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This article covers how to create and implement animated blendshapes in Maya.

Pic1: Models

This tutorial may rely on the GameSDK Sample Project. We recommend that you download this from the Marketplace, import it into your Launcher, start it from there and then create a new level.

See this page to find out how to import a project to your Launcher. (The default folder for the GameSDK Sample Project when downloaded is C:\Program Files (x86)\Crytek\CRYENGINE Launcher\Crytek\gamesdk_<XXX>\GameSDK)

Tutorial Files

Source Maya ASCII scenes with exported CRYENGINE files: (2.9mb) (Extract this to the Assets folder in your GameSDK folder. See above for the default location of this folder.)

Setup Your Content In Maya

Requirements for the blendshape scene in Maya:

  1. All blendshape meshes (do not delete them!) must exist in your Maya scene and should be in the same world space location as the skinned base mesh. So, move your blendshape meshes on top of the skinned base mesh:

  2. In some rare situations you may have set up your Maya as a Z-Up. If that is the case then for this tutorial you will need to reset it to a Y-Up. You must also set your scene to 30 fps and to centimeter when it comes to exporting:

  3. You must "smooth bind" at least one joint to the blendshape base mesh.

    In the tutorial scene the base head mesh was bound to some common joints (top spine, neck, head, jaw, etc.).

    The maximum influence count is eight. For performance's sake keep it to four.

    CPU/Software Skinning supports 8 weights per vertex and blendshapes.

    GPU Skinning support supports 8 weights per vertex, but no blendshapes.

    The top-level bound joint is "Spine04". Don't skin the "root" joint into your character mesh - it is for CRYENGINE export:

  4. Notice the empty "SceneRoot" group and "root" joint created for CRYENGINE orientation:

  5. Make sure the root node of the skeleton hierarchy has "zero" rotations - this means CRYENGINE interpretes it as Zero. Since CRYENGINE 3.8 and in respect to Maya there is a a properly orientated, empty "SceneRoot" group node and a "root" joint as the top-level node of the deforming skeleton. They have been setup with both looking forward with their Z-axes aligned to the World Y-axis and the their Y-axes aligned to the World Z-axis:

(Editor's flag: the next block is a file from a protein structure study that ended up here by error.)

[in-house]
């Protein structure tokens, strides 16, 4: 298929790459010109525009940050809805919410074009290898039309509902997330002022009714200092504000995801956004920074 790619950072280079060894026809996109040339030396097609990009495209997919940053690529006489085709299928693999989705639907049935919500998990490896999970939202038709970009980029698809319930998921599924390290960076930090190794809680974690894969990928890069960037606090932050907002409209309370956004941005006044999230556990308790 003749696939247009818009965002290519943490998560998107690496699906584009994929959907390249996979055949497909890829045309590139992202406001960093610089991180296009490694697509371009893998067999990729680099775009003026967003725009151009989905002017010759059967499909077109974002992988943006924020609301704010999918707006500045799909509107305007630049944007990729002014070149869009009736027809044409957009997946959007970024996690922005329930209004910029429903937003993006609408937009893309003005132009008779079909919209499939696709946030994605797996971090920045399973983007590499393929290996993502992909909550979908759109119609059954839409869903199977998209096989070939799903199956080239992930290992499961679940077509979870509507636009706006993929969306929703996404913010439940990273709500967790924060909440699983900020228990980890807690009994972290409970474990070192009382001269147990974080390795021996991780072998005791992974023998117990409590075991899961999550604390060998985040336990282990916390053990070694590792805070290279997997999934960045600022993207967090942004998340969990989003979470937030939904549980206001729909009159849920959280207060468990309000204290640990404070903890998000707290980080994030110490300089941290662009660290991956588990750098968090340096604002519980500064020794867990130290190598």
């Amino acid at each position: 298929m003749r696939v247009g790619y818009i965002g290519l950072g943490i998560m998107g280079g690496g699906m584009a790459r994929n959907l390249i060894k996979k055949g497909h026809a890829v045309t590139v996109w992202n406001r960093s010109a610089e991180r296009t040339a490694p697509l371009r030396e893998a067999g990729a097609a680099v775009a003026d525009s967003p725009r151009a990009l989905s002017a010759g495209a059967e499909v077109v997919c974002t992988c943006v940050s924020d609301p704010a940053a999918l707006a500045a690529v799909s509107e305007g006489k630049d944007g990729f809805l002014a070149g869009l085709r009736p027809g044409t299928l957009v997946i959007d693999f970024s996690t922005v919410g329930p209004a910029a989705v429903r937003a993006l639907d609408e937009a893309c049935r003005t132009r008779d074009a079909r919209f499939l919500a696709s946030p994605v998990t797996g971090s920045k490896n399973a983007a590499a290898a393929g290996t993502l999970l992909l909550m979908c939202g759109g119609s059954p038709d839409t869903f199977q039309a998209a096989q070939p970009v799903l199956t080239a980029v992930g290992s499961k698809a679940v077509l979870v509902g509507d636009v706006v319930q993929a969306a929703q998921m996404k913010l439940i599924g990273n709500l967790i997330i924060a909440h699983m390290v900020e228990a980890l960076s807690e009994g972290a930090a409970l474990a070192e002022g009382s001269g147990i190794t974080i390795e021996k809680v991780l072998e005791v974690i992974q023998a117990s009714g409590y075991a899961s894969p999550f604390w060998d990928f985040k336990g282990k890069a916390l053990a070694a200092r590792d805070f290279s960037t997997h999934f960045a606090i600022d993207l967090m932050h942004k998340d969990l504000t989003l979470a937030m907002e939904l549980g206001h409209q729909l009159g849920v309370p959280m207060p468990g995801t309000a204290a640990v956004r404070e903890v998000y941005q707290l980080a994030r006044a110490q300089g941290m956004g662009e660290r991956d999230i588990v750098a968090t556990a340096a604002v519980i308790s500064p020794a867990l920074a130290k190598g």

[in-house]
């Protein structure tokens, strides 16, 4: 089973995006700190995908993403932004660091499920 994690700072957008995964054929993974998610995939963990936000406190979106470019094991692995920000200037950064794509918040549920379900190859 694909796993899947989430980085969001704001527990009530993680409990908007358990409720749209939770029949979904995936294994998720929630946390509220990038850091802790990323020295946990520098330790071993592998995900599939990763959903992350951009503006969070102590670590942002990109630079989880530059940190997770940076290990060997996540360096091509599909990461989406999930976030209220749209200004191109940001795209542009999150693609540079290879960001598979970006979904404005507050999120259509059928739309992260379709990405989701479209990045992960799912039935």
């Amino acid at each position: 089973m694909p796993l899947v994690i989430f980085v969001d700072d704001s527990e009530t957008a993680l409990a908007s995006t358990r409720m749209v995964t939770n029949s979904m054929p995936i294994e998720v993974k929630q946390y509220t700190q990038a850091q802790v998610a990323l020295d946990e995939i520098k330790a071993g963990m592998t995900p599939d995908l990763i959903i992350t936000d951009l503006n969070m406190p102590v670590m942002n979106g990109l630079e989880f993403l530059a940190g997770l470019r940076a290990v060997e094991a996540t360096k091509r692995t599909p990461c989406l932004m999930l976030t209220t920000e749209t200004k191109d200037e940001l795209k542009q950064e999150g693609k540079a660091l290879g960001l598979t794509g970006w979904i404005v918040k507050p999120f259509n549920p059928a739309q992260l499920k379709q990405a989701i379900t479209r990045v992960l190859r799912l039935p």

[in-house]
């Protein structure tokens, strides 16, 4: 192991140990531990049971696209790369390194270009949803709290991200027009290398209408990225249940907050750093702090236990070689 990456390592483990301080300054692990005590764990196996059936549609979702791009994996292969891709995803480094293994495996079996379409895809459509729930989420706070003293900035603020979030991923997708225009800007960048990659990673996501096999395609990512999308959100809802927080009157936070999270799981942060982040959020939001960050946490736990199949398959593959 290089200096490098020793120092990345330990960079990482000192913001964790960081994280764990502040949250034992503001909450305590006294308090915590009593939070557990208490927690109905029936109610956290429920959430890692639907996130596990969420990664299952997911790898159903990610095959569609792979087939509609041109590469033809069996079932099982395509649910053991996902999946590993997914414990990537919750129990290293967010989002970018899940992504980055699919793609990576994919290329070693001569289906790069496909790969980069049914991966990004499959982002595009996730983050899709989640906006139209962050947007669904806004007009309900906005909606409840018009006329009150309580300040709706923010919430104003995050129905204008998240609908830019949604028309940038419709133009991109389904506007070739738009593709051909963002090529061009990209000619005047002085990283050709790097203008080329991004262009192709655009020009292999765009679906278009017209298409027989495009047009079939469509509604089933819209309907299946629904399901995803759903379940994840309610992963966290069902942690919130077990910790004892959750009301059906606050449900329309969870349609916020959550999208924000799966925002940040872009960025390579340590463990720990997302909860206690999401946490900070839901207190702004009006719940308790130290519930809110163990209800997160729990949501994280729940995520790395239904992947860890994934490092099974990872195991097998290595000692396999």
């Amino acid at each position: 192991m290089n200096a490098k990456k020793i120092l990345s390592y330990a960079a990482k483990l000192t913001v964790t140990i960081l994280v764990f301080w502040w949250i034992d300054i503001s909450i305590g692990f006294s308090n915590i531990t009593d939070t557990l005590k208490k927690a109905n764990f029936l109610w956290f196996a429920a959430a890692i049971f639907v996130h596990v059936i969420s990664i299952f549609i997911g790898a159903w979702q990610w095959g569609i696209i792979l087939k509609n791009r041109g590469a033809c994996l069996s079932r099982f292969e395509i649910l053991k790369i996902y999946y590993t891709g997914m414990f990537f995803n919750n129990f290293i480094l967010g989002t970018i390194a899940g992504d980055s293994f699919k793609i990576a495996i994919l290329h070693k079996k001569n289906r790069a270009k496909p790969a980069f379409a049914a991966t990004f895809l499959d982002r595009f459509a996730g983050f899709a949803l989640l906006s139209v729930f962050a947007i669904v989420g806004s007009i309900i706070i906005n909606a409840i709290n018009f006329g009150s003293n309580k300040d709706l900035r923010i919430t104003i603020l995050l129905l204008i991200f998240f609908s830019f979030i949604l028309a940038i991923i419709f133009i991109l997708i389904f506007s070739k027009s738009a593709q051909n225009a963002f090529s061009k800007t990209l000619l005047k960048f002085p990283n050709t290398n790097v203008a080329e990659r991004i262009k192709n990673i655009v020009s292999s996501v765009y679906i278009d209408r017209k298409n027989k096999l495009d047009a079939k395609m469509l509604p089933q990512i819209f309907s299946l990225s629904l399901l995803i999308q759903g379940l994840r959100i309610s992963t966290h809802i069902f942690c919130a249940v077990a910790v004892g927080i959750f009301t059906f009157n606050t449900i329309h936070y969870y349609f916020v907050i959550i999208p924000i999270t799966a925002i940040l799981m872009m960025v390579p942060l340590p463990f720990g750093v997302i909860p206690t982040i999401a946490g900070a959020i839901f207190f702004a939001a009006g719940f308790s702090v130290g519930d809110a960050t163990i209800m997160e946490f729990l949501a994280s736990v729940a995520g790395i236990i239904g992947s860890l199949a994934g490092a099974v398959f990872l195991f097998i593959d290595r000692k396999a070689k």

6. For each blendshape mesh you must create a joint in the origin and name it <BLENDSHAPE_MESH_NAME> + "_blendWeightVertex", e.g. "sdk_player_head_brows_raise_blendWeightVertex". The "blendWeightVertex" joints have been parented under the root joint for the skeleton hierarchy. (Use the script below in step 5!)

  7. You must map the output range of the blendShape node weights from 0 to 1 to 0 to 100 of the translateX attribute of these joints. (Add an in-between MultiplyDivide node!)

  8. Rather than manually creating the joints and connections you may want to use the Python script below for the setup:

    from maya import cmds
    def createBlendControlVertex(node, p=None, connect=True, debug=1):
        Check outgoing "weight" connections of a blendShape node, create the appropriate blendWeightVertex joints. 
    	Optional: Connect and map the "weight" output range [0,1] of the blendShape node to [0,100] to the 
    	translateX attribute of these helper joints. 
    	Optional: Parent all blendWeightVertex joints under a transform node
        if debug: print node
            shapes = cmds.blendShape(node, t=1, q=1)
            shapeNode = cmds.listRelatives(node, children=1, shapes=1)
            blendShapeNode =,type='blendShape')[0]
            for shape in shapes:
                n = shape.split('mesh__')[-1] + '_blendWeightVertex'
                if n not in blendVertexJnts:
                    jnt = cmds.joint(name=n)
                if connect:
                        mult = cmds.shadingNode('multiplyDivide', asUtility=1, name = shape + '_MULT')
                        cmds.connectAttr((blendShapeNode + '.' + shape.split('mesh__')[-1]), mult + '.input1.input1X')
                        cmds.setAttr(mult + '.input2X', 100)